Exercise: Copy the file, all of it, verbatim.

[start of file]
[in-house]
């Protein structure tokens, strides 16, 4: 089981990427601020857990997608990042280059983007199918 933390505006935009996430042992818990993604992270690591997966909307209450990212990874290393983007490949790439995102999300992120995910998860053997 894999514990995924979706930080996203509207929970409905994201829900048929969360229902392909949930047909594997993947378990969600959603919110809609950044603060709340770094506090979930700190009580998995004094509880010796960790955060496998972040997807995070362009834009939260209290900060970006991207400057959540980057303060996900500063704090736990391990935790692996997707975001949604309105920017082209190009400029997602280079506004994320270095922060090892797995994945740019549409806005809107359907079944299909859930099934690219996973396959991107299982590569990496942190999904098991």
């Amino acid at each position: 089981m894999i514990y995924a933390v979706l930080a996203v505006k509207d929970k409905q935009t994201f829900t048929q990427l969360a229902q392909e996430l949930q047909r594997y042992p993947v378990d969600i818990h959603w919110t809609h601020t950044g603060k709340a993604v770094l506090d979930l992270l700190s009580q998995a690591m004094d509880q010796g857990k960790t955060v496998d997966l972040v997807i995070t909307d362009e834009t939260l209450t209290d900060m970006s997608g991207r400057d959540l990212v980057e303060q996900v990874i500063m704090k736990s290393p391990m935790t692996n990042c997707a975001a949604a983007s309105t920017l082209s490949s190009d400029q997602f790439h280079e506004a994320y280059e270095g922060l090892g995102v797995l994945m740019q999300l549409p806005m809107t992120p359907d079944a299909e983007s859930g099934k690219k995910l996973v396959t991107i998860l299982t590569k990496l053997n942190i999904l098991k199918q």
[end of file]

[in-house]
């Protein structure tokens, strides 16, 4: 089981990427601020857990997608990042280059983007199918 933390505006935009996430042992818990993604992270690591997966909307209450990212990874290393983007490949790439995102999300992120995910998860053997 894999514990995924979706930080996203509207929970409905994201829900048929969360229902392909949930047909594997993947378990969600959603919110809609950044603060709340770094506090979930700190009580998995004094509880010796960790955060496998972040997807995070362009834009939260209290900060970006991207400057959540980057303060996900500063704090736990391990935790692996997707975001949604309105920017082209190009400029997602280079506004994320270095922060090892797995994945740019549409806005809107359907079944299909859930099934690219996973396959991107299982590569990496942190999904098991």
């Amino acid at each position: 089981m894999i514990y995924a933390v979706l930080a996203v505006k509207d929970k409905q935009t994201f829900t048929q990427l969360a229902q392909e996430l949930q047909r594997y042992p993947v378990d969600i818990h959603w919110t809609h601020t950044g603060k709340a993604v770094l506090d979930l992270l700190s009580q998995a690591m004094d509880q010796g857990k960790t955060v496998d997966l972040v997807i995070t909307d362009e834009t939260l209450t209290d900060m970006s997608g991207r400057d959540l990212v980057e303060q996900v990874i500063m704090k736990s290393p391990m935790t692996n990042c997707a975001a949604a983007s309105t920017l082209s490949s190009d400029q997602f790439h280079e506004a994320y280059e270095g922060l090892g995102v797995l994945m740019q999300l549409p806005m809107t992120p359907d079944a299909e983007s859930g099934k690219k995910l996973v396959t991107i998860l299982t590569k990496l053997n942190i999904l098991k199918q």